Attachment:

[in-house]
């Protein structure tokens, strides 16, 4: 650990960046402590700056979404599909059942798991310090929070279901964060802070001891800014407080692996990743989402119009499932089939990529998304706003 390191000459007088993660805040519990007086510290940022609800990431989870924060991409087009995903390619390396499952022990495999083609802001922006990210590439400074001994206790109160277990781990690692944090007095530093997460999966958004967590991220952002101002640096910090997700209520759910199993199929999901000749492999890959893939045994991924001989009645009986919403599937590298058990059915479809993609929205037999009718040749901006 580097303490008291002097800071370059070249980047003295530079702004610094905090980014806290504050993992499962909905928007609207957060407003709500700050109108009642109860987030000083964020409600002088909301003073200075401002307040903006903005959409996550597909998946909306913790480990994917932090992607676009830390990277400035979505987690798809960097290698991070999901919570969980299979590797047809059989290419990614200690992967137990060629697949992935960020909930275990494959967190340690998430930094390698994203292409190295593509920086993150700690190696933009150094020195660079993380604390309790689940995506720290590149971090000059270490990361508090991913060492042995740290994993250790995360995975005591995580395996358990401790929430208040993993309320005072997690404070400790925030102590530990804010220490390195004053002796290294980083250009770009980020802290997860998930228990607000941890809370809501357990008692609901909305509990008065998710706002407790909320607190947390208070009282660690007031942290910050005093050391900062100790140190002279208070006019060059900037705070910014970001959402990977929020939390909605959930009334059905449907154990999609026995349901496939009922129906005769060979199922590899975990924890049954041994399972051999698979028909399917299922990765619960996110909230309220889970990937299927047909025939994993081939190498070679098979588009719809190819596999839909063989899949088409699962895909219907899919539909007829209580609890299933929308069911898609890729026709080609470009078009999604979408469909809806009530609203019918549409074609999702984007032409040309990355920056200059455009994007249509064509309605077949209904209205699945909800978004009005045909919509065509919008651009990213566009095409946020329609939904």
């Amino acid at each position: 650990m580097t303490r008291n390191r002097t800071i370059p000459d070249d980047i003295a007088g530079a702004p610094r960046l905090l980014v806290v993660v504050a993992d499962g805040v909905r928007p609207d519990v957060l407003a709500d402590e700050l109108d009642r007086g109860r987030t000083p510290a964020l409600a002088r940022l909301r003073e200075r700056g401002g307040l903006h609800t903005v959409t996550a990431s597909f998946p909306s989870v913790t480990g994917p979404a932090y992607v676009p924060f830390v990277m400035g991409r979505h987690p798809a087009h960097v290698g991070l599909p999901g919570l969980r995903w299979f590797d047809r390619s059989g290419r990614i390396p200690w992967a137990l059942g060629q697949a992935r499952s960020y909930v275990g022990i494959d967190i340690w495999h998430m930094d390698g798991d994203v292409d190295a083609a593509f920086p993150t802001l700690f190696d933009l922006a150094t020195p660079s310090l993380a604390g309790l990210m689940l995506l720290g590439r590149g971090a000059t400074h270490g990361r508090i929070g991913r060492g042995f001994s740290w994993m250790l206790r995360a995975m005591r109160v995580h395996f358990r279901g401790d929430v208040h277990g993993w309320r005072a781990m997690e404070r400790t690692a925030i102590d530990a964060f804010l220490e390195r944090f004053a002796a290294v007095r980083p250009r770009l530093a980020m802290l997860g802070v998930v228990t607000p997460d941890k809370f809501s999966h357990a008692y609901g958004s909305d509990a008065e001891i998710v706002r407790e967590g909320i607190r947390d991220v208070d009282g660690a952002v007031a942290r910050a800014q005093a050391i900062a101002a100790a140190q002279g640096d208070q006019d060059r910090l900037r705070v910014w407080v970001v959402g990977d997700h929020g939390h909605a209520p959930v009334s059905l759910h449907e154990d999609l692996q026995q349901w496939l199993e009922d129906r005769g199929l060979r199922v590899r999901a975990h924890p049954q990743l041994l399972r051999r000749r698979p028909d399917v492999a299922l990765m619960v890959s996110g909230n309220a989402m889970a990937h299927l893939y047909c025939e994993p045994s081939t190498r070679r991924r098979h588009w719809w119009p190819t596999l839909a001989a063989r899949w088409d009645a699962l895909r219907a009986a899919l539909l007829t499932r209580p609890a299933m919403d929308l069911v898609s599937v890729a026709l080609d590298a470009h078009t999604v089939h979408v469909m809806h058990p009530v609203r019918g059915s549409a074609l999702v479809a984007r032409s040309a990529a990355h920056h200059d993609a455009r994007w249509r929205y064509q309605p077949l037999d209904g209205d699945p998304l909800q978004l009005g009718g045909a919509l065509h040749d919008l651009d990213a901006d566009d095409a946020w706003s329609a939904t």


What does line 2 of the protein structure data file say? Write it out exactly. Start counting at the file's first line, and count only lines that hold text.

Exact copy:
């Protein structure tokens, strides 16, 4: 650990960046402590700056979404599909059942798991310090929070279901964060802070001891800014407080692996990743989402119009499932089939990529998304706003 390191000459007088993660805040519990007086510290940022609800990431989870924060991409087009995903390619390396499952022990495999083609802001922006990210590439400074001994206790109160277990781990690692944090007095530093997460999966958004967590991220952002101002640096910090997700209520759910199993199929999901000749492999890959893939045994991924001989009645009986919403599937590298058990059915479809993609929205037999009718040749901006 580097303490008291002097800071370059070249980047003295530079702004610094905090980014806290504050993992499962909905928007609207957060407003709500700050109108009642109860987030000083964020409600002088909301003073200075401002307040903006903005959409996550597909998946909306913790480990994917932090992607676009830390990277400035979505987690798809960097290698991070999901919570969980299979590797047809059989290419990614200690992967137990060629697949992935960020909930275990494959967190340690998430930094390698994203292409190295593509920086993150700690190696933009150094020195660079993380604390309790689940995506720290590149971090000059270490990361508090991913060492042995740290994993250790995360995975005591995580395996358990401790929430208040993993309320005072997690404070400790925030102590530990804010220490390195004053002796290294980083250009770009980020802290997860998930228990607000941890809370809501357990008692609901909305509990008065998710706002407790909320607190947390208070009282660690007031942290910050005093050391900062100790140190002279208070006019060059900037705070910014970001959402990977929020939390909605959930009334059905449907154990999609026995349901496939009922129906005769060979199922590899975990924890049954041994399972051999698979028909399917299922990765619960996110909230309220889970990937299927047909025939994993081939190498070679098979588009719809190819596999839909063989899949088409699962895909219907899919539909007829209580609890299933929308069911898609890729026709080609470009078009999604979408469909809806009530609203019918549409074609999702984007032409040309990355920056200059455009994007249509064509309605077949209904209205699945909800978004009005045909919509065509919008651009990213566009095409946020329609939904």